From its beginnings in 2007, Arkency was connected to Ruby and Rails. We’re still most active in those technologies. However, over time there’s another R-named technology that quickly won our hearts – React.js.
We’ve experimented with Backbone (some parts are OK), we’ve had painful experiences with Angular (don’t ask…). We’ve been proudly following the no-framework JS way, while being very hexagonal-influenced ( http://hexagonaljs.com is alive and fine).
From the hexagonal point of view, the views and the DOM are just adapters. They’re not especially interesting architecturally. In practice, rendering the views is one of the hardest tasks, thanks browsers.
At the beginning of our hexagonal journey we went with just jQuery. We were careful not to use outside of the adapters. This was just an implementation detail. It wasn’t bad. It wasn’t really declarative, though. For richer UIs, this was visibly problematic.
When we learnt about React.js it felt like the missing piece in our toolbox. Thanks to our architectures, it was easy to introduce React.js gradually. Suddenly, all Arkency projects were switching to React based views.
React is a small library. It doesn’t offer that many features. That’s why it’s so great. It does one thing and it does it well – handles the DOM rendering. What’s also important, it does it very fast. If you worked on big JS frontends, you know how difficult it was.
We started sharing our React.js knowledge with our Ruby community, with which we feel strongly connected. We wrote many blog posts. At some point, we also started writing a React.js book for Rails developers. That’s where we felt the best – switching to React views from the Rails perspective.
If you want to read the whole story (and more reasons) why we switched to React.js, then go here: 1 year of React.js in Arkency
Over time, we started to do more. More blog posts, more chapters in the book. We added a Rails repo which goes with the book.
At the same time, we were contacted by more and more clients who were mostly interested in our React.js experience and needed help with rebuilding their frontends.
Then we came up with React.js koans. The idea was simple – let people learn React.js. Despite our Rails roots, we didn’t see any sense to couple this idea with Rails. The koans use ES6 and they run on node-based tooling. With koans, there was nothing Ruby-related, so it wasn’t targeted only to our beloved Ruby community.
The popularity of the React.js koans was bigger than we ever expected. Within one day we went to over 1000 GitHub stars. The repo was trending and Arkency was the second trending developer on GitHub for a moment (ahead of Facebook and Google).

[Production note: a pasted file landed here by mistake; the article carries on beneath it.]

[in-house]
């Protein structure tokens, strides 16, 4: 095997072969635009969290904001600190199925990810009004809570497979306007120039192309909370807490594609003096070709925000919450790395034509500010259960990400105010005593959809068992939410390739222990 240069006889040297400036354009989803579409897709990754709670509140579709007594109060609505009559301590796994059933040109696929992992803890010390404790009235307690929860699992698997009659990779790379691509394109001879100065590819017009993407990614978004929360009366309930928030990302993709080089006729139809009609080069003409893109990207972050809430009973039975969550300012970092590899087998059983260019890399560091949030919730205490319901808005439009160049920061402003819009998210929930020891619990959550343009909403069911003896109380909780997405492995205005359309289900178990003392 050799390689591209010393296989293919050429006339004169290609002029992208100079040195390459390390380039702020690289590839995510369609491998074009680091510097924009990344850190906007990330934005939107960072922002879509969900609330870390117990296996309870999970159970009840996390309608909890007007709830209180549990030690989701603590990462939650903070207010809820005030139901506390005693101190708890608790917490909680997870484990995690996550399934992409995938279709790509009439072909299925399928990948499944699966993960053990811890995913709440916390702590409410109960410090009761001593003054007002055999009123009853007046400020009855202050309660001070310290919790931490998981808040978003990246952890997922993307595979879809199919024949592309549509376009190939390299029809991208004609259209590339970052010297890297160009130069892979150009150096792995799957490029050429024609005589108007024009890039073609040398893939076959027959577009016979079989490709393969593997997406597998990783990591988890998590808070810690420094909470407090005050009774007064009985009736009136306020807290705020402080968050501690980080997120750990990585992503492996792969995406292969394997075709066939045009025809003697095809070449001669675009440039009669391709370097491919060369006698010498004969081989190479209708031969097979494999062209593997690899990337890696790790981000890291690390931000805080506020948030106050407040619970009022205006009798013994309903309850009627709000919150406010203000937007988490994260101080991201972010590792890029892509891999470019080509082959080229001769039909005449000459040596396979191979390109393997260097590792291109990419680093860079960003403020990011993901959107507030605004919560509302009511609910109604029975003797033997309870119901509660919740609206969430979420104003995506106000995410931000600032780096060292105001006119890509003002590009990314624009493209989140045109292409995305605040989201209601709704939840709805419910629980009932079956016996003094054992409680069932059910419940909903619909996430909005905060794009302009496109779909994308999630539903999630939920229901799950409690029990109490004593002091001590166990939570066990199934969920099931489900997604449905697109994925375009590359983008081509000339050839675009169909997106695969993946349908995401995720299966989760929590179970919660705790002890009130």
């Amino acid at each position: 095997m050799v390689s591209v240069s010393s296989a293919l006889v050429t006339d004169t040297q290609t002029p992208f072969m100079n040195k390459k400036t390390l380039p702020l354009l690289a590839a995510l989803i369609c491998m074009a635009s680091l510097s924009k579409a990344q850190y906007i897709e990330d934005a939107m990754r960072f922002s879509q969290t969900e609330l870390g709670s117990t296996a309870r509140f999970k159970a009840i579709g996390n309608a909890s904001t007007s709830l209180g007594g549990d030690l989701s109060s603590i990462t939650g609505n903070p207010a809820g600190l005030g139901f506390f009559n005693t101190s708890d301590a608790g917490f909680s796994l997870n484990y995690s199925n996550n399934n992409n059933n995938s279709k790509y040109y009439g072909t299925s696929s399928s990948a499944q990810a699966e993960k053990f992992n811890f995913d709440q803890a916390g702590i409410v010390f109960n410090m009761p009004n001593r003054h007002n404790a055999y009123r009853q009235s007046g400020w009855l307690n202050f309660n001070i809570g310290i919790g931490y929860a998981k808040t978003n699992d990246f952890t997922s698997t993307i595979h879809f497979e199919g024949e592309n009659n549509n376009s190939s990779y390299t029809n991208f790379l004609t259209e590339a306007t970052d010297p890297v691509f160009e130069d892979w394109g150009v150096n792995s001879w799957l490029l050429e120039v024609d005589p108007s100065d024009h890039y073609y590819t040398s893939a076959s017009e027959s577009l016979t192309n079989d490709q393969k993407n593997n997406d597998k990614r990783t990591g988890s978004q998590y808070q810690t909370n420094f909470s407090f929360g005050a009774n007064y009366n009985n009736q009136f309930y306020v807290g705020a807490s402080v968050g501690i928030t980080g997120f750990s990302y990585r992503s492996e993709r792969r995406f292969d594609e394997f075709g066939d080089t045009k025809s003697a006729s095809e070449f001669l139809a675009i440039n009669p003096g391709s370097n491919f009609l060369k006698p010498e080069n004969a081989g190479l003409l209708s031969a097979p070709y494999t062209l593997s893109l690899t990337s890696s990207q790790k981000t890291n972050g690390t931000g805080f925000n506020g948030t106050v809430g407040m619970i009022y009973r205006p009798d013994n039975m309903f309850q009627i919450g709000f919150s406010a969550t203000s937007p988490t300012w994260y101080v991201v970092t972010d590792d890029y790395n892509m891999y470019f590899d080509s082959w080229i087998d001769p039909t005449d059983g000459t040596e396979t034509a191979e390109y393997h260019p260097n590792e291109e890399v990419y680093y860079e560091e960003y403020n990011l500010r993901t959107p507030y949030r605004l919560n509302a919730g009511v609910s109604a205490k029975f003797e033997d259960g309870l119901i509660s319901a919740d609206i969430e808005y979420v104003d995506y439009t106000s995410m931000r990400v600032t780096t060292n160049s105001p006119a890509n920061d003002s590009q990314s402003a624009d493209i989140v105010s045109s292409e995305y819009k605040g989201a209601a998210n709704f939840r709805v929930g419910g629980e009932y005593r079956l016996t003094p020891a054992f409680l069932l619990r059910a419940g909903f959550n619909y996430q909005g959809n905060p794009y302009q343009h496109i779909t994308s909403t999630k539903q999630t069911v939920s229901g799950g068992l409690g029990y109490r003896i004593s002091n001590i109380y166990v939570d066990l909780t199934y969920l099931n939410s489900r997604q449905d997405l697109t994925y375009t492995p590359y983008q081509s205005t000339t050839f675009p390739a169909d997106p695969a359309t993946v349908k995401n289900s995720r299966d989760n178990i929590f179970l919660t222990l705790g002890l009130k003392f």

Long story short – we’re opening a new chapter in the Arkency history. We’re announcing the React.js Kung Fu. We’re going to teach more and educate even more, about React.js. We’re no longer limiting ourselves to the Ruby audience with this message. We’ll be releasing a new book about React.js very soon. This time, the book doesn’t require any Rails background. We’ll be releasing more screencasts and blogposts. We’re also opening a new mailing list, that will be mostly about React.js and JS frontends.
We’re still in the Ruby community, though. We are working on a new update to the Rails Refactoring book.
BTW, this book is at the moment part of the Ruby Book Bundle. The bundle contains 6 advanced Ruby books for a great price.
I just presented a webinar about Rails and RubyMine. More stuff is coming here. We’re not leaving the Ruby community, we’re just broadening the React.js communication channel to more developers.
Let me repeat – Arkency is still a mostly Ruby company. We love Ruby. However, we have a great team of developers and this allows us to do more things. One of those new things is React.js.
Keep in mind, that Ruby and React.js are just technologies. They change, over the years. What is not changing is the set of practices. We’re doing TDD, despite the technology choice. We believe in small, decoupled modules. We understand the importance of higher-level architecture. We keep improving at understanding the domains of our clients. We translate the domain to code using the DDD techniques. We create bounded contexts. We let the bounded contexts communicate via events and we often consider CQRS and Event Sourcing. We measure the production applications. We believe in the importance of async and remote cooperation. We split features into smaller tasks. The practices define us – not the specific technologies or syntaxes.
React.js deserves to be listed as one of the R-technologies in our toolbox. Open this new chapter with us – subscribe to the new mailing list and stay up to date with what we’re cooking.
Thanks for being with us!